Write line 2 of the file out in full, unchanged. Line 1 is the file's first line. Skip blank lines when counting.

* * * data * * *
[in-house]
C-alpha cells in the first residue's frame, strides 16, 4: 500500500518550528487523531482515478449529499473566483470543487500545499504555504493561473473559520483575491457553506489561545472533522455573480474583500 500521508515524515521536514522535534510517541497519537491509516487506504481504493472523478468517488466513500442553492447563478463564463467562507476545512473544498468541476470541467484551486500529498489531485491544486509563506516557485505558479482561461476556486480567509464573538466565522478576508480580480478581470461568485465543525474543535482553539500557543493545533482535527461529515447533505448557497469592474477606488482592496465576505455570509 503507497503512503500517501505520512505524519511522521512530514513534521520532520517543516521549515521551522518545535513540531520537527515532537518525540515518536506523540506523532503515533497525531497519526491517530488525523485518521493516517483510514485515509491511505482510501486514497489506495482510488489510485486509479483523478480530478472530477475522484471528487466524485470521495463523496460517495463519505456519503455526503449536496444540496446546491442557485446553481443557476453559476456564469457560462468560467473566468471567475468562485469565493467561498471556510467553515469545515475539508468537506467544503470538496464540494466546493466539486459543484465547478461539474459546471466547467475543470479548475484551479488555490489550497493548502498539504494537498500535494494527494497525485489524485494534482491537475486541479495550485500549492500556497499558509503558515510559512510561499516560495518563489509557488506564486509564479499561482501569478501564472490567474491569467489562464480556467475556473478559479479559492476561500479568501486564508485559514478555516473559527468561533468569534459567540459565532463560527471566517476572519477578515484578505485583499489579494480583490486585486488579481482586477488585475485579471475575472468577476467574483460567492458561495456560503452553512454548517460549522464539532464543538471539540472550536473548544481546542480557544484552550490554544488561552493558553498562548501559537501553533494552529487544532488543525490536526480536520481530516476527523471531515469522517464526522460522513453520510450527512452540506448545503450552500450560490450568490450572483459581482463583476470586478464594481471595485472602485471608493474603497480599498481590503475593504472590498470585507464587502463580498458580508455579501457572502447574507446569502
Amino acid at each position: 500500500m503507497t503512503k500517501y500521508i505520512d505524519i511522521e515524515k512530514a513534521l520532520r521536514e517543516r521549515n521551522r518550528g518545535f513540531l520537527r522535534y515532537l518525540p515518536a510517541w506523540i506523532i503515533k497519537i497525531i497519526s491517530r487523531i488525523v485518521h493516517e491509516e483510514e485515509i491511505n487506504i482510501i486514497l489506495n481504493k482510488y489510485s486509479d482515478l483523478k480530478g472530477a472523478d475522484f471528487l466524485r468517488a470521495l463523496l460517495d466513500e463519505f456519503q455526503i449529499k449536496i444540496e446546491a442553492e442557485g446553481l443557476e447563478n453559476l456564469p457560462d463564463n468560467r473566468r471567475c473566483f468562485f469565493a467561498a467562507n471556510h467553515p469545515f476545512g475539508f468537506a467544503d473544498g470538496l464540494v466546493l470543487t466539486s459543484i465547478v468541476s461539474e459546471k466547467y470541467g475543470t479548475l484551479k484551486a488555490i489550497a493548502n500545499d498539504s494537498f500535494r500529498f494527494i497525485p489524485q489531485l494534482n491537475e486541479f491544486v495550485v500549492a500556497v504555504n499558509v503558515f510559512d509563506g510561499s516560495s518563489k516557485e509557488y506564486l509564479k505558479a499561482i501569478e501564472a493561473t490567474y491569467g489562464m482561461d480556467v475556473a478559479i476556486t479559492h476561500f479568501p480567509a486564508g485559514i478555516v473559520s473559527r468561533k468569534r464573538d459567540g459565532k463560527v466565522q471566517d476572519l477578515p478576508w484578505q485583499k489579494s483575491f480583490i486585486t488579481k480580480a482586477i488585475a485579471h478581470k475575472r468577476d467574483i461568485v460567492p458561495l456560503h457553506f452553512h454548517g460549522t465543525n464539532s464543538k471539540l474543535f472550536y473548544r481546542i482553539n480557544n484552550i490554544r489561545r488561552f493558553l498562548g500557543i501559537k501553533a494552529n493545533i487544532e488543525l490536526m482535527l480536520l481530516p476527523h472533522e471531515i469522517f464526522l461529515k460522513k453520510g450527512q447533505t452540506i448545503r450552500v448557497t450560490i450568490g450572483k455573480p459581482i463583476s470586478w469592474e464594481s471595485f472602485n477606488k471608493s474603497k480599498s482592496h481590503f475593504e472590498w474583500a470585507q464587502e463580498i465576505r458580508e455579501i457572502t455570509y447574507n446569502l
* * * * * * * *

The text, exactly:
C-alpha cells in the first residue's frame, strides 16, 4: 500500500518550528487523531482515478449529499473566483470543487500545499504555504493561473473559520483575491457553506489561545472533522455573480474583500 500521508515524515521536514522535534510517541497519537491509516487506504481504493472523478468517488466513500442553492447563478463564463467562507476545512473544498468541476470541467484551486500529498489531485491544486509563506516557485505558479482561461476556486480567509464573538466565522478576508480580480478581470461568485465543525474543535482553539500557543493545533482535527461529515447533505448557497469592474477606488482592496465576505455570509 503507497503512503500517501505520512505524519511522521512530514513534521520532520517543516521549515521551522518545535513540531520537527515532537518525540515518536506523540506523532503515533497525531497519526491517530488525523485518521493516517483510514485515509491511505482510501486514497489506495482510488489510485486509479483523478480530478472530477475522484471528487466524485470521495463523496460517495463519505456519503455526503449536496444540496446546491442557485446553481443557476453559476456564469457560462468560467473566468471567475468562485469565493467561498471556510467553515469545515475539508468537506467544503470538496464540494466546493466539486459543484465547478461539474459546471466547467475543470479548475484551479488555490489550497493548502498539504494537498500535494494527494497525485489524485494534482491537475486541479495550485500549492500556497499558509503558515510559512510561499516560495518563489509557488506564486509564479499561482501569478501564472490567474491569467489562464480556467475556473478559479479559492476561500479568501486564508485559514478555516473559527468561533468569534459567540459565532463560527471566517476572519477578515484578505485583499489579494480583490486585486488579481482586477488585475485579471475575472468577476467574483460567492458561495456560503452553512454548517460549522464539532464543538471539540472550536473548544481546542480557544484552550490554544488561552493558553498562548501559537501553533494552529487544532488543525490536526480536520481530516476527523471531515469522517464526522460522513453520510450527512452540506448545503450552500450560490450568490450572483459581482463583476470586478464594481471595485472602485471608493474603497480599498481590503475593504472590498470585507464587502463580498458580508455579501457572502447574507446569502